For what it’s worth, on October 25, 2021, the EEOC updated its guidance “What You Should Know About COVID-19 and the ADA, the Rehabilitation Act, and Other EEO Laws” and added Section L entitled “Vaccinations – Title VII and Religious Objections to COVID-19 Vaccine Mandates.”  While employers have been waiting for some guidance from the EEOC on this issue given the onslaught of requests for religious exemptions from COVID-19 vaccine mandates, the guidance doesn’t really provide any new guidance addressing the unprecedented pandemic we are all living through.  Instead, the EEOC essentially repeats much of its prior guidance on how to generally address requests for religious accommodations in the workplace. Continue Reading EEOC Issues Guidance Regarding Religious Accommodations in Connection with Mandatory COVID-19 Vaccination Policies

What is PAGA?

California’s labor law enforcement agencies, including the Labor and Workforce Development Agency (“LWDA”) also known as the “Labor Board” has the authority to investigate whether employers violate the California Labor Code, and assess and collect civil penalties for any such violations.  However, due to purported budget cuts and cited lack of state resources to prosecute such actions, in 2004, the Legislature enacted the Private Attorneys General Act of 2004 (PAGA), Lab. Code, § 2698 et seq., to authorize an employee to bring an action for civil penalties on behalf of the state against his or her employer for Labor Code violations committed against the employee and fellow employees, with 75% of the proceeds of that litigation going to the state, and 25% to the employees.  A PAGA plaintiff therefore steps into the shoes of an attorney general to prosecute alleged Labor Code violations for civil penalties, on behalf of the state.  PAGA penalties can be astronomical.  Pursuant to PAGA, default civil penalties are $100 “for each aggrieved employee per pay period for the initial violation,” and $200 per aggrieved employer, per pay period, per “each subsequent violation.” Continue Reading California Court of Appeal Holds That Trial Courts Have Authority to Strike PAGA Claims For Being Unmanageable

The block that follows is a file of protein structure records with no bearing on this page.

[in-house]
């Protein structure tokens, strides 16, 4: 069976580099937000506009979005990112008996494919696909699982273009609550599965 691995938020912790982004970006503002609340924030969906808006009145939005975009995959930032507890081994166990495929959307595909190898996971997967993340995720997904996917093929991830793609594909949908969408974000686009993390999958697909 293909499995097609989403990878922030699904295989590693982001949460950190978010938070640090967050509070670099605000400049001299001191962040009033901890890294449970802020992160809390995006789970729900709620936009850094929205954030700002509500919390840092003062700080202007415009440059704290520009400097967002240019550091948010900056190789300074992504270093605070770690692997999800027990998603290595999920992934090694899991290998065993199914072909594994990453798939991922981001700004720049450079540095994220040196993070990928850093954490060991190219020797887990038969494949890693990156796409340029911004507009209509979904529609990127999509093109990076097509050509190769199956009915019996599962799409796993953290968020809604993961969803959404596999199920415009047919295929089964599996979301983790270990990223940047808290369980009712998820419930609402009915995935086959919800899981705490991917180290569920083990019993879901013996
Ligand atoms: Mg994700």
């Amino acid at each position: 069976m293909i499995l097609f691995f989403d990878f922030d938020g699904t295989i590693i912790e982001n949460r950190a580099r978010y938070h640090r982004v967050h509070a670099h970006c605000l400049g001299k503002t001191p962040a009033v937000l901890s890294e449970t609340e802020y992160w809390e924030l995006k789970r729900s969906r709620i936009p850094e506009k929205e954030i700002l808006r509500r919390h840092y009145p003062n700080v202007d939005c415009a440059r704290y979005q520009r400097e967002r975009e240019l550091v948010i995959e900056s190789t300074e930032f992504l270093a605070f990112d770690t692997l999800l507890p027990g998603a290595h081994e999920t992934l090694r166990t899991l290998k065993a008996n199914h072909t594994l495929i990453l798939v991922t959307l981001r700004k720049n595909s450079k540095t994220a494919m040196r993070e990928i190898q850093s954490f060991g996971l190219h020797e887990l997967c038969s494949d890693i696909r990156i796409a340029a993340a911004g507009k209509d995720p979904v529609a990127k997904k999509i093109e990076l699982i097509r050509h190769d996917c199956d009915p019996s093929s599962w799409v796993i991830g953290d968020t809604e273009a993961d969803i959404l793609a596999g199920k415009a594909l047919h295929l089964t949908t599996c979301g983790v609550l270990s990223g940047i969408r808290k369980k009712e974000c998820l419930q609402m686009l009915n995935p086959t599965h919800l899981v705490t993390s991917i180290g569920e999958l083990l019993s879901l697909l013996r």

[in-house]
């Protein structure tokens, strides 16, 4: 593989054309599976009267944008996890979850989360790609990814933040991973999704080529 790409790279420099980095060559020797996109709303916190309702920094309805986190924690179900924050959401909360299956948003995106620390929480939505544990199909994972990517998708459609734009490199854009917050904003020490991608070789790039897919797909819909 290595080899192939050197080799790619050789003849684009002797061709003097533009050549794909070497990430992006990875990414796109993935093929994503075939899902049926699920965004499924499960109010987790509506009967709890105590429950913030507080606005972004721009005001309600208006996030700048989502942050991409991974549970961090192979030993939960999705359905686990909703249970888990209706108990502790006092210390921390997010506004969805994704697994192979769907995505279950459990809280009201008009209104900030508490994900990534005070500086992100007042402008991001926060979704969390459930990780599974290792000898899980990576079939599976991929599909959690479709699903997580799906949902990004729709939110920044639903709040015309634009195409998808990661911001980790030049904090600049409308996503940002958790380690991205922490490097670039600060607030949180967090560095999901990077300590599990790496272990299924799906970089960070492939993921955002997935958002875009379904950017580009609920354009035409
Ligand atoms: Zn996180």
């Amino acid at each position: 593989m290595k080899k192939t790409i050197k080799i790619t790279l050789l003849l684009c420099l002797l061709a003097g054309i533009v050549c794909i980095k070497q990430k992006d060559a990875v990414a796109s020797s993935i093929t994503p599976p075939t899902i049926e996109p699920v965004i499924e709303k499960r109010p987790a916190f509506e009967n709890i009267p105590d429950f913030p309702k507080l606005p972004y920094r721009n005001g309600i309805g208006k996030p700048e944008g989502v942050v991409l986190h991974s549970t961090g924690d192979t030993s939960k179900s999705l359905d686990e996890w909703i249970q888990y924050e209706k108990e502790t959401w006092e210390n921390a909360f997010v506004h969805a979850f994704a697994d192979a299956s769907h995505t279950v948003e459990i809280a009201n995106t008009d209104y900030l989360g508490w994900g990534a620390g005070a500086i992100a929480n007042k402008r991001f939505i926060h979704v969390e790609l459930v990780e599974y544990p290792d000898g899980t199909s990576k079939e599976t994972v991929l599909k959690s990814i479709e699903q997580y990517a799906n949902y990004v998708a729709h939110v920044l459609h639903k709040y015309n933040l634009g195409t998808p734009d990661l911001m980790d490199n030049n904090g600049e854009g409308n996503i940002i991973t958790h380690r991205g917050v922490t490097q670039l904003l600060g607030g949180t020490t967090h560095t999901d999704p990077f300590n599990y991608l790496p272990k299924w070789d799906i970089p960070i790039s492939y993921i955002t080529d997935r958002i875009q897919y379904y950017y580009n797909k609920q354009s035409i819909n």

In 2018, in response to the #MeToo movement, California enacted Senate Bill 820 which added section 1001 to the California Code of Civil Procedure and prohibited employers from including provisions into settlement agreements that prevent the disclosure of factual information relating to claims of sexual assault, sexual harassment, failure to prevent harassment, harassment in a professional relationship, discrimination based on sex, or retaliation that had been made in connection with a civil lawsuit or administrative action.  Senate Bill 820 took effect on January 1, 2019.   Notably, it applied only to claims based on sex and not other forms of harassment or discrimination nor did it apply to settlement or severance agreements signed before an employee filed a lawsuit. Continue Reading Employers Beware – Confidentiality and Non-Disparagement Provisions Face Further Restrictions

Cal/OSHA has quietly made several updates to the FAQs for its COVID-19 Prevention Emergency Temporary Standards (ETS).  The additions shed additional light on, and in some regards revise previous guidance, relating to Isolation and Quarantine, Vaccines, and Exclusion Pay. Continue Reading California’s ETS Updates Since Biden’s Vaccine Mandate Announcement

On September 27, 2021, Governor Newsom signed SB 606, which creates two new categories of Cal/OSHA violations: “enterprise-wide” violations and “egregious” violations. The new law expands Cal/OSHA’s citation authority and could have the effect of greatly increasing the fines employers (especially those large employers with multiple worksites) might be subject to. The new law will go into effect on January 1, 2022. Continue Reading Legislative Update: Cal/OSHA’s Citation Authority Expanded